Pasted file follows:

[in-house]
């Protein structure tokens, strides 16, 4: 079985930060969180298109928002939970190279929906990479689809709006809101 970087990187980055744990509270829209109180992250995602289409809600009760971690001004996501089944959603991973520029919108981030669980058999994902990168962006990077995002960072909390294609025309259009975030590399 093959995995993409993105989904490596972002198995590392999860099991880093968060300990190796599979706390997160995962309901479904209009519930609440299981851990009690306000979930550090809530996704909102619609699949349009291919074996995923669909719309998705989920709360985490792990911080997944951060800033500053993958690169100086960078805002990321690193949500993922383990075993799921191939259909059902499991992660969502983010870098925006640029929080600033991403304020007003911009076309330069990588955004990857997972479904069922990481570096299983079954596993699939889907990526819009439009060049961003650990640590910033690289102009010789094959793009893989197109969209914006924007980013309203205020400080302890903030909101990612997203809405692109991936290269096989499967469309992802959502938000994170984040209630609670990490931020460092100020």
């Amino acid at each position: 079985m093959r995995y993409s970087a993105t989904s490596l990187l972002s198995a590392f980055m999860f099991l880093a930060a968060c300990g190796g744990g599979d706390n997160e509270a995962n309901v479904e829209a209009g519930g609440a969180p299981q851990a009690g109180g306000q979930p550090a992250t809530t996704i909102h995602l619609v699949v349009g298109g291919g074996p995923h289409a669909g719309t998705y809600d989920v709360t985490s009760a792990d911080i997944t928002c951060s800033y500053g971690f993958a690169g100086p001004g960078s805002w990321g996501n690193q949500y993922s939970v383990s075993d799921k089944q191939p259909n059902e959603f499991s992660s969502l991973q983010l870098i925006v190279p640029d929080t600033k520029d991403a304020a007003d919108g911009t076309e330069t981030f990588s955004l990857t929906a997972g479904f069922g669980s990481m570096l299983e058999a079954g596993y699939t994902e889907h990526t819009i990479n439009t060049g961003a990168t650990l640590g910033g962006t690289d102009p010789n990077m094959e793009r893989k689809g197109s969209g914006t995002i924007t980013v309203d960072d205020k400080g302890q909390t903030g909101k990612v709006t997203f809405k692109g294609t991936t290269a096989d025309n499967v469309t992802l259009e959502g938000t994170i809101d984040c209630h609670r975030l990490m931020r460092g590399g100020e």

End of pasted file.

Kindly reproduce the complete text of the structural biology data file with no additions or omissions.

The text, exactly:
[in-house]
């Protein structure tokens, strides 16, 4: 079985930060969180298109928002939970190279929906990479689809709006809101 970087990187980055744990509270829209109180992250995602289409809600009760971690001004996501089944959603991973520029919108981030669980058999994902990168962006990077995002960072909390294609025309259009975030590399 093959995995993409993105989904490596972002198995590392999860099991880093968060300990190796599979706390997160995962309901479904209009519930609440299981851990009690306000979930550090809530996704909102619609699949349009291919074996995923669909719309998705989920709360985490792990911080997944951060800033500053993958690169100086960078805002990321690193949500993922383990075993799921191939259909059902499991992660969502983010870098925006640029929080600033991403304020007003911009076309330069990588955004990857997972479904069922990481570096299983079954596993699939889907990526819009439009060049961003650990640590910033690289102009010789094959793009893989197109969209914006924007980013309203205020400080302890903030909101990612997203809405692109991936290269096989499967469309992802959502938000994170984040209630609670990490931020460092100020």
């Amino acid at each position: 079985m093959r995995y993409s970087a993105t989904s490596l990187l972002s198995a590392f980055m999860f099991l880093a930060a968060c300990g190796g744990g599979d706390n997160e509270a995962n309901v479904e829209a209009g519930g609440a969180p299981q851990a009690g109180g306000q979930p550090a992250t809530t996704i909102h995602l619609v699949v349009g298109g291919g074996p995923h289409a669909g719309t998705y809600d989920v709360t985490s009760a792990d911080i997944t928002c951060s800033y500053g971690f993958a690169g100086p001004g960078s805002w990321g996501n690193q949500y993922s939970v383990s075993d799921k089944q191939p259909n059902e959603f499991s992660s969502l991973q983010l870098i925006v190279p640029d929080t600033k520029d991403a304020a007003d919108g911009t076309e330069t981030f990588s955004l990857t929906a997972g479904f069922g669980s990481m570096l299983e058999a079954g596993y699939t994902e889907h990526t819009i990479n439009t060049g961003a990168t650990l640590g910033g962006t690289d102009p010789n990077m094959e793009r893989k689809g197109s969209g914006t995002i924007t980013v309203d960072d205020k400080g302890q909390t903030g909101k990612v709006t997203f809405k692109g294609t991936t290269a096989d025309n499967v469309t992802l259009e959502g938000t994170i809101d984040c209630h609670r975030l990490m931020r460092g590399g100020e």